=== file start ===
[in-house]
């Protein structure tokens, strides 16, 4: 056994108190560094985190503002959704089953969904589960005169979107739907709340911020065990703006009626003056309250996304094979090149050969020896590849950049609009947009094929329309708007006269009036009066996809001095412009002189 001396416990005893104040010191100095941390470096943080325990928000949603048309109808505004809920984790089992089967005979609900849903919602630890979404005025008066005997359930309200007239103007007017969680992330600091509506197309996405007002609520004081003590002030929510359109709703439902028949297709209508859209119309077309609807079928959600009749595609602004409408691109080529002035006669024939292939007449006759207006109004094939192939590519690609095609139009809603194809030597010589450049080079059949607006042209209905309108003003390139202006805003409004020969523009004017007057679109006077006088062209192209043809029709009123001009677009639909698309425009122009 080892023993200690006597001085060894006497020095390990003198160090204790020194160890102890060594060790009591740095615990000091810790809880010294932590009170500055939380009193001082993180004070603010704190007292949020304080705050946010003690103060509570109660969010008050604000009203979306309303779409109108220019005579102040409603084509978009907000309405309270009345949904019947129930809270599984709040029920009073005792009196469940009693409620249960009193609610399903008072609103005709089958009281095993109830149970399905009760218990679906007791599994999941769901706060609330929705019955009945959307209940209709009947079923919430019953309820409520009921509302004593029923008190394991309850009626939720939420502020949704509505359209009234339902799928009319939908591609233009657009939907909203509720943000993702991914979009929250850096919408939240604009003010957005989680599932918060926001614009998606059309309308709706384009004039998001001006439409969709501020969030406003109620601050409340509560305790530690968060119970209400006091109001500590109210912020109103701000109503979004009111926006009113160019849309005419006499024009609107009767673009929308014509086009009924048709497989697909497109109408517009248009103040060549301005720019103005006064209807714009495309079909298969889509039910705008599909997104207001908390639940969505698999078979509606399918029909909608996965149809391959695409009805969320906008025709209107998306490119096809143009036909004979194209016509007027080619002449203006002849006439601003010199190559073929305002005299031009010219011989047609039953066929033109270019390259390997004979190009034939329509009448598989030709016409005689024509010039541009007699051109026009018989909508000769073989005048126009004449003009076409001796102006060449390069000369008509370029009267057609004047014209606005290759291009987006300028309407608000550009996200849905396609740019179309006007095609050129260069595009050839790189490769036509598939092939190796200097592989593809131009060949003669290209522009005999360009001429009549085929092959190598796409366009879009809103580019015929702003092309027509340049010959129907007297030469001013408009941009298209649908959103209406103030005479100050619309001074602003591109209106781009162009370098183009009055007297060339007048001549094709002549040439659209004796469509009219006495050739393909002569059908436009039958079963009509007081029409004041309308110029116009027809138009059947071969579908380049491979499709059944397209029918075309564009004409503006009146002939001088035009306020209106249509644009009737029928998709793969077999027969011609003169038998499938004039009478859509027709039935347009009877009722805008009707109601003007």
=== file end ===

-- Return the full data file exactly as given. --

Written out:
[in-house]
């Protein structure tokens, strides 16, 4: 056994108190560094985190503002959704089953969904589960005169979107739907709340911020065990703006009626003056309250996304094979090149050969020896590849950049609009947009094929329309708007006269009036009066996809001095412009002189 001396416990005893104040010191100095941390470096943080325990928000949603048309109808505004809920984790089992089967005979609900849903919602630890979404005025008066005997359930309200007239103007007017969680992330600091509506197309996405007002609520004081003590002030929510359109709703439902028949297709209508859209119309077309609807079928959600009749595609602004409408691109080529002035006669024939292939007449006759207006109004094939192939590519690609095609139009809603194809030597010589450049080079059949607006042209209905309108003003390139202006805003409004020969523009004017007057679109006077006088062209192209043809029709009123001009677009639909698309425009122009 080892023993200690006597001085060894006497020095390990003198160090204790020194160890102890060594060790009591740095615990000091810790809880010294932590009170500055939380009193001082993180004070603010704190007292949020304080705050946010003690103060509570109660969010008050604000009203979306309303779409109108220019005579102040409603084509978009907000309405309270009345949904019947129930809270599984709040029920009073005792009196469940009693409620249960009193609610399903008072609103005709089958009281095993109830149970399905009760218990679906007791599994999941769901706060609330929705019955009945959307209940209709009947079923919430019953309820409520009921509302004593029923008190394991309850009626939720939420502020949704509505359209009234339902799928009319939908591609233009657009939907909203509720943000993702991914979009929250850096919408939240604009003010957005989680599932918060926001614009998606059309309308709706384009004039998001001006439409969709501020969030406003109620601050409340509560305790530690968060119970209400006091109001500590109210912020109103701000109503979004009111926006009113160019849309005419006499024009609107009767673009929308014509086009009924048709497989697909497109109408517009248009103040060549301005720019103005006064209807714009495309079909298969889509039910705008599909997104207001908390639940969505698999078979509606399918029909909608996965149809391959695409009805969320906008025709209107998306490119096809143009036909004979194209016509007027080619002449203006002849006439601003010199190559073929305002005299031009010219011989047609039953066929033109270019390259390997004979190009034939329509009448598989030709016409005689024509010039541009007699051109026009018989909508000769073989005048126009004449003009076409001796102006060449390069000369008509370029009267057609004047014209606005290759291009987006300028309407608000550009996200849905396609740019179309006007095609050129260069595009050839790189490769036509598939092939190796200097592989593809131009060949003669290209522009005999360009001429009549085929092959190598796409366009879009809103580019015929702003092309027509340049010959129907007297030469001013408009941009298209649908959103209406103030005479100050619309001074602003591109209106781009162009370098183009009055007297060339007048001549094709002549040439659209004796469509009219006495050739393909002569059908436009039958079963009509007081029409004041309308110029116009027809138009059947071969579908380049491979499709059944397209029918075309564009004409503006009146002939001088035009306020209106249509644009009737029928998709793969077999027969011609003169038998499938004039009478859509027709039935347009009877009722805008009707109601003007």